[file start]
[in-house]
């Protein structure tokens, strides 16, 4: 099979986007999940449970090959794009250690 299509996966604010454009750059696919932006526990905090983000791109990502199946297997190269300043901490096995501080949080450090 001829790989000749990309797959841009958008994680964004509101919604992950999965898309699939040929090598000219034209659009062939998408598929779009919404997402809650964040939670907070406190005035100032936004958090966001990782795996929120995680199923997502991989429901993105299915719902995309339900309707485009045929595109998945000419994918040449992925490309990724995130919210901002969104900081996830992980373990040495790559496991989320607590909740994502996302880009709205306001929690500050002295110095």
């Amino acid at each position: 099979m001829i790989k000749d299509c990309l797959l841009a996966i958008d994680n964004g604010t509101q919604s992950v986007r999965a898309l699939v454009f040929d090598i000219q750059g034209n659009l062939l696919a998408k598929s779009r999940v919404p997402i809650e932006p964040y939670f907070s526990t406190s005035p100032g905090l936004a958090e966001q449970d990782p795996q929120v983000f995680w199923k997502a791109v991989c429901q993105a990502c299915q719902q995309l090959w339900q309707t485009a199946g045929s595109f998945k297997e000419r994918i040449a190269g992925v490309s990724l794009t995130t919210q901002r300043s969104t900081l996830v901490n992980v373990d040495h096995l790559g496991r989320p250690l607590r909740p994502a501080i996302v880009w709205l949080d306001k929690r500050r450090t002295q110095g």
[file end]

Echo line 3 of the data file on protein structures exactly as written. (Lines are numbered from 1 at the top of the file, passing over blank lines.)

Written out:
């Amino acid at each position: 099979m001829i790989k000749d299509c990309l797959l841009a996966i958008d994680n964004g604010t509101q919604s992950v986007r999965a898309l699939v454009f040929d090598i000219q750059g034209n659009l062939l696919a998408k598929s779009r999940v919404p997402i809650e932006p964040y939670f907070s526990t406190s005035p100032g905090l936004a958090e966001q449970d990782p795996q929120v983000f995680w199923k997502a791109v991989c429901q993105a990502c299915q719902q995309l090959w339900q309707t485009a199946g045929s595109f998945k297997e000419r994918i040449a190269g992925v490309s990724l794009t995130t919210q901002r300043s969104t900081l996830v901490n992980v373990d040495h096995l790559g496991r989320p250690l607590r909740p994502a501080i996302v880009w709205l949080d306001k929690r500050r450090t002295q110095g």